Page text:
News & Politics

Trump Campaign Sues Wisconsin TV Station for Airing False 'Coronavirus Hoax' Ad

(AP Photo/ Evan Vucci)

Contrary to a popular liberal narrative, President Donald Trump never called the coronavirus itself a “hoax,” but a pro-Biden Super PAC, Priorities USA Action, launched a video ad twisting Trump’s words at a rally in order to make it seem like he had. When a TV station in Wisconsin aired the ad, the Trump campaign responded with a cease-and-desist letter, citing numerous fact-checks proving the ad false. The station kept running the ad, anyway.

On Monday, the Trump campaign filed a defamation lawsuit against the TV station, WJFW-NBC of Rhinelander, Wisc.

“It is disappointing that WJFW-NBC would knowingly continue to broadcast this blatantly false ad and perpetrate falsehoods on the American people, even after the Trump campaign provided proof in good faith of the ad’s falsity,” Jenna Ellis, senior legal advisor to the campaign, said in a statement. “We fully expected the station would recognize their error and immediately cease under their FCC obligations.”

“The Trump campaign is now left with no other option than to use the force of law to ensure these false and defamatory ads cease. Defamation law helps ensure that news outlets are accountable to viewers, who should be able to trust the accuracy and truth of content aired to the public,” Ellis added.

“WJFW- NBC has perpetrated a fraud on the public by recklessly broadcasting PUSA’s defamatory and false advertisement, which WJFW-NBC knew or should have known was produced through the use of technology that depicted a clearly false statement,” the lawsuit states.

As the suit explains, Trump condemned the left’s politicization of the coronavirus crisis against him in a speech in South Carolina on February 28, 2020. During the speech, he condemned the tactics of his political opponents, including the rush to impeach him over a phone call with the president of Ukraine. Echoing his previous response to allegations that his campaign “colluded” with Russia in 2016 — allegations which proved to be false — Trump called it the “impeachment hoax.”

“Now the Democrats are politicizing the coronavirus,” the president added. He repeated the phrase “impeachment hoax” and then turned to the politicization of the coronavirus, saying, “this is their new hoax.”

Yet the Priorities USA Action ad stitched together audio clips to make it seem like Trump had said, “The coronavirus, this is their new hoax.” The lawsuit points out that the ad’s subtitles use capitalization to make it appear like Trump said this as one sentence.

Many independent fact-checkers have explained that the “Trump called the coronavirus a hoax” line is a flat-out lie. On the night of the president’s rally, Slate’s Will Saletan noted that Trump “was saying the hoax is that he’s handled it badly. Not the virus itself.”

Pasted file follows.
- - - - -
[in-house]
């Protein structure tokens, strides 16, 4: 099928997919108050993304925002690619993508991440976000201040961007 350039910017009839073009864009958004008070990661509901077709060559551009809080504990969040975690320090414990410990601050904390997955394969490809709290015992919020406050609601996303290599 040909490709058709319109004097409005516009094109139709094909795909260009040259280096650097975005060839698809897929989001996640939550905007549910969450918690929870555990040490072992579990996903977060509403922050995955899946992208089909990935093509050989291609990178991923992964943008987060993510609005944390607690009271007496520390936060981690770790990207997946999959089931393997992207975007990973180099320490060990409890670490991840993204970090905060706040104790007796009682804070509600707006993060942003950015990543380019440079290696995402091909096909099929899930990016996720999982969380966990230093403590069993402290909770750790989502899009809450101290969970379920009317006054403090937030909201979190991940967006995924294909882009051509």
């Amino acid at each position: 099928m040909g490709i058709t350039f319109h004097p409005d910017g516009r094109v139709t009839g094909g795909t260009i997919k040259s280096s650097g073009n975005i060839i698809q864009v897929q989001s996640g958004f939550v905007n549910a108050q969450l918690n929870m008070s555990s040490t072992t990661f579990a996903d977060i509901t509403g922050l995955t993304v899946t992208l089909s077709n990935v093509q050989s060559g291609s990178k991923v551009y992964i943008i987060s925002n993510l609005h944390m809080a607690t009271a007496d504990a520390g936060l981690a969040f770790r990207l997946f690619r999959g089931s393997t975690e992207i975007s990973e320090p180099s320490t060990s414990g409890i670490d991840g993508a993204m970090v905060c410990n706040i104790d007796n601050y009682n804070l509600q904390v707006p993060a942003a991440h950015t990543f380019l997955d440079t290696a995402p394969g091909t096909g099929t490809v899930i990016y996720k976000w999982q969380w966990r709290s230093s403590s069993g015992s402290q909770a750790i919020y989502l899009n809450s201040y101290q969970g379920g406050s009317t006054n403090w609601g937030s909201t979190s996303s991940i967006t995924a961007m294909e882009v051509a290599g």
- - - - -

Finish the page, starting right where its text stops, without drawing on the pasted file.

When Politico ran an article headlined, “Trump rallies his base to treat coronavirus as a ‘hoax,'” Facebook’s independent fact-checker, the Daily Caller, rated the article false. Check Your Fact also rated the article false. Snopes also noted that Trump never called the virus a “hoax.” The Washington Post fact-checkers gave the Priorities USA Action ad “four Pinocchios.” Politifact and FactCheck.org also rated the ad false.

Between March 24 and April 6, WJFW-NBC ran the false ad no fewer than 43 times. On March 25, the Trump campaign sent the TV station a cease and desist letter that notified the station that the ad is “fake, deceptive, and fraudulent,” nay “defamatory.”

Despite the evidence in the cease and desist letter, the station continued to broadcast the ad, airing it thirty-six more times over the next eleven days. “Thus, WJFW-NBC continued to broadcast the PUSA advertisement with actual knowledge that the advertisement contained verifiably false information and, therefore, perpetuated a fraud on the public and/or acted with reckless disregard for the advertisement’s truth,” the lawsuit alleges.

In the lawsuit, the Trump campaign also explains that since WJFW-NBC is a licensed broadcast TV station under the Communications Act of 1934, it has an “obligation to operate in the public interest,” including a “responsibility to protect the public from false, misleading, and deceptive advertising.” This makes the TV station liable for the deceptive ad, the lawsuit argues.

“The ‘new hoax’ statement in the PUSA ad as broadcast by WJFW-NBC is defamatory of the Trump Campaign because it represents that the position of the Trump Campaign is that the coronavirus pandemic is a ‘new hoax.’ Falsely representing that statement as the position of the Trump Campaign is defamatory of the Trump Campaign because such false representations were intended to lower the reputation of the Trump Campaign in the estimation of the citizenry and deter persons from dealing with the Trump Campaign, including, by not voting for candidate Trump’s reelection,” the lawsuit alleges.

By continuing to air the ads after the cease and desist letter, “WJFW-NBC acted with reckless disregard as to the truth or falsity of the statements in the PUSA ad,” the suit claims.

This is far from the first time the Trump campaign has sued a media outlet for false statements. In February and March, the campaign sued The New York TimesThe Washington Post, and CNN for defamation over false Russia collusion claims.

Tyler O’Neil is the author of Making Hate Pay: The Corruption of the Southern Poverty Law Center. Follow him on Twitter at @Tyler2ONeil.